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New power poles, lines go up along I-95
GA Trans 241
An air crane helicopter delivers a power line pole to be mounted on the foundation in the ground. A total of 102 power poles are being installed this week as Georgia Transmission Corporation constructs a new high-voltage power line to connect substations in Liberty and Bryan County. - photo by Randy C.Murray

Motorists traveling on I-95 through Liberty County this week probably have noticed a helicopter hovering low over the salt marsh near the northbound lanes.
Eighty- to 100-foot steel poles necessary to support high-voltage power lines are being installed with an air crane helicopter, according to Jeannine Haynes, public affairs director for Georgia Transmission Corporation.
Haynes said Coastal Electric Cooperative identified the need for a second high-voltage electric-transmission line to connect the Burnt Church Substation in Bryan County with the Tradeport East Industrial Park Substation in Liberty County. She said Georgia Transmission is installing the power line with a helicopter and special equipment like a Hydratek, a multi-purpose, amphibious vehicle.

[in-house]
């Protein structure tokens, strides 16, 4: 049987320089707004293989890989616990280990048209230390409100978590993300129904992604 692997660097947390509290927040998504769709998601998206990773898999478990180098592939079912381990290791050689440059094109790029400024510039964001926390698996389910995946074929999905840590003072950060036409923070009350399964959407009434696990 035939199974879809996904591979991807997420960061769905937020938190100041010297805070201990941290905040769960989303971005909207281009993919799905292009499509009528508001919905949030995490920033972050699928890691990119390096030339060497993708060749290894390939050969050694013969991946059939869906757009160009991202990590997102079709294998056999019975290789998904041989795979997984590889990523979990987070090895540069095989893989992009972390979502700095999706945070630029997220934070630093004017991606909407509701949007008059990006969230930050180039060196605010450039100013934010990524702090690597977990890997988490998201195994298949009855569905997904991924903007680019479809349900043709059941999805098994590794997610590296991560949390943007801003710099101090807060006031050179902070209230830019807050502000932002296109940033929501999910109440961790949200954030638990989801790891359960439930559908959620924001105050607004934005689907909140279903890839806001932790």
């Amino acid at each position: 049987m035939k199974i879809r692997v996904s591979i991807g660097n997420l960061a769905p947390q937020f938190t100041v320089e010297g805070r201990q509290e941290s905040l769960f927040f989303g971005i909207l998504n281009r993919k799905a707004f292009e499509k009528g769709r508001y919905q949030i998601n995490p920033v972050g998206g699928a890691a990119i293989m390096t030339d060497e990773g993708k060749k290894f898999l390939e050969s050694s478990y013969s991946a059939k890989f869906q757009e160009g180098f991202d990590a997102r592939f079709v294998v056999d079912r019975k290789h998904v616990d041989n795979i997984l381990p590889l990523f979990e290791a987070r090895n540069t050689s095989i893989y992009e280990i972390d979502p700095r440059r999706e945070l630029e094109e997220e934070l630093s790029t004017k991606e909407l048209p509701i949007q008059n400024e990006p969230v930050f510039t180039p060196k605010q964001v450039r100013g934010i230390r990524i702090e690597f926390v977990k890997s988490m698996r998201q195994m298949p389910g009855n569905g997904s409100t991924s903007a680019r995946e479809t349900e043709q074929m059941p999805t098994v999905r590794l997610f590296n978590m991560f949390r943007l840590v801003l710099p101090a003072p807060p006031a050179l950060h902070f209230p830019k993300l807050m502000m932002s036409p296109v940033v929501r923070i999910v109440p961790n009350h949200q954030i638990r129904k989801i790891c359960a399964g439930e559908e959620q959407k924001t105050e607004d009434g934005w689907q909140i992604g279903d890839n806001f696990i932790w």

This equipment allows the power-line project to run through the coastal salt marshes without damaging that pristine environment, she said.
“There is one thing you can’t be sure about,” Haynes said. “Of course, we test the soil to determine how wet it is, but you never can be sure until the poles are vibrated in place. We’ve had no problem installing these poles, though.”
She explained that by law the poles cannot be dug into the salt marsh, which is a protected area. The poles have to be vibrated into the ground with a gigantic hammer that sits atop the foundation pole, driving it slowly into the ground. The foundation pole, a 20,000-pound platform called the power-plant box, and the vibrating hammer each are set in place by the air crane.
When the foundation pole has been hammered to the proper depth, Haynes said the helicopter delivers the rest of the steel pole.
Haynes paused to watch the pilot hover over a foundation pole, slowly lowering the main pole shaft. In short order, the pilot capped the foundation pole with the main pole shaft.
She said concrete poles also are used, but they’re installed into solid ground. Even though the steel poles are installed in a wetlands area, she said they have a lifespan of about 90 years.

Read more in the July 31 edition of the News.

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